When you walk through the doors of Hamley’s toy store on Regent Street, you’ll find small crowds around several stand-alone “magic made easy” sales booths. The cards, cups and conjuring tricks are performed by slick professionals and the appeal is spell-binding. The engaging showmanship and nonchalant skills of the demonstrators seduce the punters into make an impulse purchase of a box of tricks at an affordable price.
In the beekeeping world, there is an equivalent. It is called the Flow™ hive. And it has just raised USD12.2 million / >£8 million, from over 36,530 supporters on crowd-funding site indiegogo, against an initial subscription target of USD70,000. Flow™ hive has been as busy online as Hamley’s on Christmas Eve.
Check out the Flow™ hive’s great video. In a nod to the magician’s art, it is titled the “Full Reveal”: an attractive visual narrative to get the punters’ attention, an appeal to instant gratification which linked through to a “Contribute Now” button on indiegogo. A complete, full Flow™ hive will cost you USD600 / £400 (excluding bees and the USD116 / £77.50 cost of shipping a flat-pack hive to the U.K.).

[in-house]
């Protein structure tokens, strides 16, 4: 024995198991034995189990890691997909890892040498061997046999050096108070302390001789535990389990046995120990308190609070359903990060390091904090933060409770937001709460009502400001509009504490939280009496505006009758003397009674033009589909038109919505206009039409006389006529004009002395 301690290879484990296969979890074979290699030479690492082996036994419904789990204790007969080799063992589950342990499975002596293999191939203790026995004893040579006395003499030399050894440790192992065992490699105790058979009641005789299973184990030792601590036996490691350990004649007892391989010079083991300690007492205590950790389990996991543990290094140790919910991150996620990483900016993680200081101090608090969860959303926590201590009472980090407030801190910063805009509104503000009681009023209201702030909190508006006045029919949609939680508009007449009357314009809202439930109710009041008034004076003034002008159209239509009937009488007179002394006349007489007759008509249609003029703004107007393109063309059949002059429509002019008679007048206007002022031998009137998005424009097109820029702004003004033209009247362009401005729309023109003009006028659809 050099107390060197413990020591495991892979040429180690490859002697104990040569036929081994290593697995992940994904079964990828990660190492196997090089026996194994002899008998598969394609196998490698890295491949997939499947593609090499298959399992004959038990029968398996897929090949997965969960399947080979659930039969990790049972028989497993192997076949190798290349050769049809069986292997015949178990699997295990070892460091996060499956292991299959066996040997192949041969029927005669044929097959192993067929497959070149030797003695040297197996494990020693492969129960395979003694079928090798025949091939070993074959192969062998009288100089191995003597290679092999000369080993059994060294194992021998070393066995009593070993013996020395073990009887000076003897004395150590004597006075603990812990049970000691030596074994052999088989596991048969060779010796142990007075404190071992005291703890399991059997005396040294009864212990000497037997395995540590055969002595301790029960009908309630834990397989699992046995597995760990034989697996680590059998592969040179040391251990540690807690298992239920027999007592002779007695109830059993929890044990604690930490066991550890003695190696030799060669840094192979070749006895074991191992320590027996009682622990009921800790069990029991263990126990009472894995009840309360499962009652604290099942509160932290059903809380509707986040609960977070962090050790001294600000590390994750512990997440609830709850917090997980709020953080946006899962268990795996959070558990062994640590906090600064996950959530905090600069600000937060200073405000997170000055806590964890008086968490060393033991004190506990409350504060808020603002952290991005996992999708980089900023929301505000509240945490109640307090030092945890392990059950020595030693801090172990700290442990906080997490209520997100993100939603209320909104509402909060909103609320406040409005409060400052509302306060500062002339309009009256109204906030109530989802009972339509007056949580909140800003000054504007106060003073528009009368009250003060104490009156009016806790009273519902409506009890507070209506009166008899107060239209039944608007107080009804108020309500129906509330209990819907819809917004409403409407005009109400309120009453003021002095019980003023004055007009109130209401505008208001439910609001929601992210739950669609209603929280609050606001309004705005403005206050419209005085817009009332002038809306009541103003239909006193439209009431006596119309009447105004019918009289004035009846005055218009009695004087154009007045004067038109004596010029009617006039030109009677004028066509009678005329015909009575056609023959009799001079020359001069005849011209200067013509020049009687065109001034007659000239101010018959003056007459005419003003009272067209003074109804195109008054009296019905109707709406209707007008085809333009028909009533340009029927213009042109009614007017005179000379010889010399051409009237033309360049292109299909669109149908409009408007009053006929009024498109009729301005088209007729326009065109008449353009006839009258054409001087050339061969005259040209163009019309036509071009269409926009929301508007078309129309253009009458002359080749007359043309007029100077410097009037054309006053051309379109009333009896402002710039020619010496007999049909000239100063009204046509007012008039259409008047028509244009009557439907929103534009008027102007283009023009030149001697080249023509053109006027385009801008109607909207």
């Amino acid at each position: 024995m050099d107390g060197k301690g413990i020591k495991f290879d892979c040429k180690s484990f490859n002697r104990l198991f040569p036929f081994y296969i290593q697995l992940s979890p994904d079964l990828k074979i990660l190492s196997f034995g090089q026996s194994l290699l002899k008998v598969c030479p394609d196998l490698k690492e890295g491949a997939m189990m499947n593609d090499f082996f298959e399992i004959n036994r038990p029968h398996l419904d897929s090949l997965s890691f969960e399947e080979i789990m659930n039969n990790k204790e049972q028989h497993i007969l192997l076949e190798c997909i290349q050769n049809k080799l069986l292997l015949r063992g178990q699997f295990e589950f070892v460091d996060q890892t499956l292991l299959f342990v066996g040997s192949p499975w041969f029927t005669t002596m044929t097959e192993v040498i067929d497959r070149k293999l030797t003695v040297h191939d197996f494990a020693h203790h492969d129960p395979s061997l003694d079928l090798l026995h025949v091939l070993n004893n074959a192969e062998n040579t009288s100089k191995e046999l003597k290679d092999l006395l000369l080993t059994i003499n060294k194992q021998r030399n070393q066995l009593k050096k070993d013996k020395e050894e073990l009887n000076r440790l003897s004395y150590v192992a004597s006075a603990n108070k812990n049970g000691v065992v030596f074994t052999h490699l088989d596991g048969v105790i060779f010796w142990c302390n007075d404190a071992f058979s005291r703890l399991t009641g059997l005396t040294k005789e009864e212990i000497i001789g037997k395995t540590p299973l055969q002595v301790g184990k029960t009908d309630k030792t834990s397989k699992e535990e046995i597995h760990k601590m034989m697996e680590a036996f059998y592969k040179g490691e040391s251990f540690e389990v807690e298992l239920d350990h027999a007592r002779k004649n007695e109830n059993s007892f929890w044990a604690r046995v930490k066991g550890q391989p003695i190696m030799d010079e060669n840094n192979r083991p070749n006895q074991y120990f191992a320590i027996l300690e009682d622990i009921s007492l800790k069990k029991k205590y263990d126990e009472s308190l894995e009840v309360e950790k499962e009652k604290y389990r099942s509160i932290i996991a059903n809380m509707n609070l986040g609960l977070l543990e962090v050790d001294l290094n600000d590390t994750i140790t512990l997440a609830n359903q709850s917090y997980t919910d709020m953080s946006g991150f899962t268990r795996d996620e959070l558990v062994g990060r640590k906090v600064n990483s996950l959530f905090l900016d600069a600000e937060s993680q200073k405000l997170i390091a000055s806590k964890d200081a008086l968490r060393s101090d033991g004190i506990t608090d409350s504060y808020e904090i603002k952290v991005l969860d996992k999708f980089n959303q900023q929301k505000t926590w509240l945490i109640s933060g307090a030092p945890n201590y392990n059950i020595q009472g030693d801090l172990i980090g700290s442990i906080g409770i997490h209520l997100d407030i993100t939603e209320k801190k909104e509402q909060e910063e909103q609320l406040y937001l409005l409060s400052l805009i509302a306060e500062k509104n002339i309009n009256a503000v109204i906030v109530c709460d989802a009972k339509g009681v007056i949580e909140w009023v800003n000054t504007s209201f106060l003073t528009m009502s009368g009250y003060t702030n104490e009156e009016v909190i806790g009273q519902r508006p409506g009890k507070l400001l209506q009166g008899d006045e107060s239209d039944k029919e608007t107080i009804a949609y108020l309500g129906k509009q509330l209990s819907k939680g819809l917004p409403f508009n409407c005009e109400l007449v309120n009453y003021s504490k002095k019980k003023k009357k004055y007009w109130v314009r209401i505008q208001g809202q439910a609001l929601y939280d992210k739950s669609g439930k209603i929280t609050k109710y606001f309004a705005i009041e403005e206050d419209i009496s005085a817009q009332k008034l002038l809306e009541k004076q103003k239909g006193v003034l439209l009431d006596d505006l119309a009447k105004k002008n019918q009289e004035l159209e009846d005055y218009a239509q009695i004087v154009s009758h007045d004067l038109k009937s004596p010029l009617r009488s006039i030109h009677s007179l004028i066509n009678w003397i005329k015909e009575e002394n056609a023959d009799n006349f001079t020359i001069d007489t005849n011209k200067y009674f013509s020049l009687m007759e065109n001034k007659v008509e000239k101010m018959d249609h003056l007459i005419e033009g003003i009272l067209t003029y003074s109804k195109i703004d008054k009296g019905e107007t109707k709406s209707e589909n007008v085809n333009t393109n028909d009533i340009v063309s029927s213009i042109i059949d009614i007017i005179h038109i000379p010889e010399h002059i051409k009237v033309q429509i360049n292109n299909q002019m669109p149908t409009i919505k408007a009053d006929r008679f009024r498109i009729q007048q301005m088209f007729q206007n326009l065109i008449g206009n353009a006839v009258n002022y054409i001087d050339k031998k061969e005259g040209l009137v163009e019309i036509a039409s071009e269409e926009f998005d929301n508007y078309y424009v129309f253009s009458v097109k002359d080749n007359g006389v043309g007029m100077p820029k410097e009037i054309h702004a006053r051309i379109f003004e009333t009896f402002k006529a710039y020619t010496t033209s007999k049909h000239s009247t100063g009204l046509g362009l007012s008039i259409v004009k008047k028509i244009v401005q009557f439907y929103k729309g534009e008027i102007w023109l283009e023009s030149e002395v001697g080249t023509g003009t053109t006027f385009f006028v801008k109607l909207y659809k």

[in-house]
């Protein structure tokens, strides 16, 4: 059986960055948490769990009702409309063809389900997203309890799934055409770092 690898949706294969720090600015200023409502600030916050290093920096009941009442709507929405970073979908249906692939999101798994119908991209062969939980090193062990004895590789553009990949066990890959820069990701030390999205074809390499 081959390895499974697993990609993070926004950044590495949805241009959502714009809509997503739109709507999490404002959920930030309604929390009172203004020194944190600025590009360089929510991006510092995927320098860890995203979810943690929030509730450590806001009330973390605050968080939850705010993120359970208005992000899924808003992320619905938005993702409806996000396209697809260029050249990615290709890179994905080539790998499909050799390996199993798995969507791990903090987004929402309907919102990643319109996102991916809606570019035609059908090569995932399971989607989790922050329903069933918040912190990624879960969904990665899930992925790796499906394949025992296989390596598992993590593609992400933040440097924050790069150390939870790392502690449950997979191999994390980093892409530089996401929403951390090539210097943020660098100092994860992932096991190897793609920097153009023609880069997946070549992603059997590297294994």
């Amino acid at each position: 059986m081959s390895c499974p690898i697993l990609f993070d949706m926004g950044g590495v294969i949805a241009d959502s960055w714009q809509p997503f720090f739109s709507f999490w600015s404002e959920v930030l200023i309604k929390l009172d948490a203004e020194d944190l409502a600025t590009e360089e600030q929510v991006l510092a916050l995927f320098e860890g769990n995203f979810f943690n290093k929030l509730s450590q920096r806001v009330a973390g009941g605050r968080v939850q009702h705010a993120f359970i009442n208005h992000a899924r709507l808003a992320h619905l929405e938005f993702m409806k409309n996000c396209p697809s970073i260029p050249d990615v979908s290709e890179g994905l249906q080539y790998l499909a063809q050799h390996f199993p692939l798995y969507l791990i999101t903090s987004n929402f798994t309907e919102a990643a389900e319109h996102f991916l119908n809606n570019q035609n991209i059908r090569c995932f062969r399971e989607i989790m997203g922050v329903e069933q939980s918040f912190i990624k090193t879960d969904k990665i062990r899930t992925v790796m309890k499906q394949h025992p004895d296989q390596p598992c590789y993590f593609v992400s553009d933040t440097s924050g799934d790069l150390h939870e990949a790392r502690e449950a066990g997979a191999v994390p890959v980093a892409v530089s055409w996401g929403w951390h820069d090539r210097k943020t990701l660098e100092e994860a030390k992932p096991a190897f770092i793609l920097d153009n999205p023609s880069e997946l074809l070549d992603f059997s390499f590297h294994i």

But I wonder how many of those bright-eyed purchasers of magic kits in Hamleys have subsequently become members of the Magic Circle? Not many, I’m guessing. And how many only-three-times-used conjuring kits are there out there, gathering dust in the attic? The mind boggles. Now on to “Hey Presto Honey“…
The Flow™ hive’s proposition is a short-cut to honey, breaking down the barriers to beekeeping with technological innovation: basically, when you crank the handle, moving frame parts rupture the honey cells’ cappings, allowing the honey to flow out of the cell to the core of the plastic super frame and then out of the hive through a plastic pipe, straight into a jar. There’s no need to enter the hive to get to the honey. Interestingly, there are several old U.S patents on hives which operated on similar mechanical lines. Here’s one from 1940. Essentially, though, the Flow™ hive’s appeal is that it is being promoted as providing honey on tap. Literally.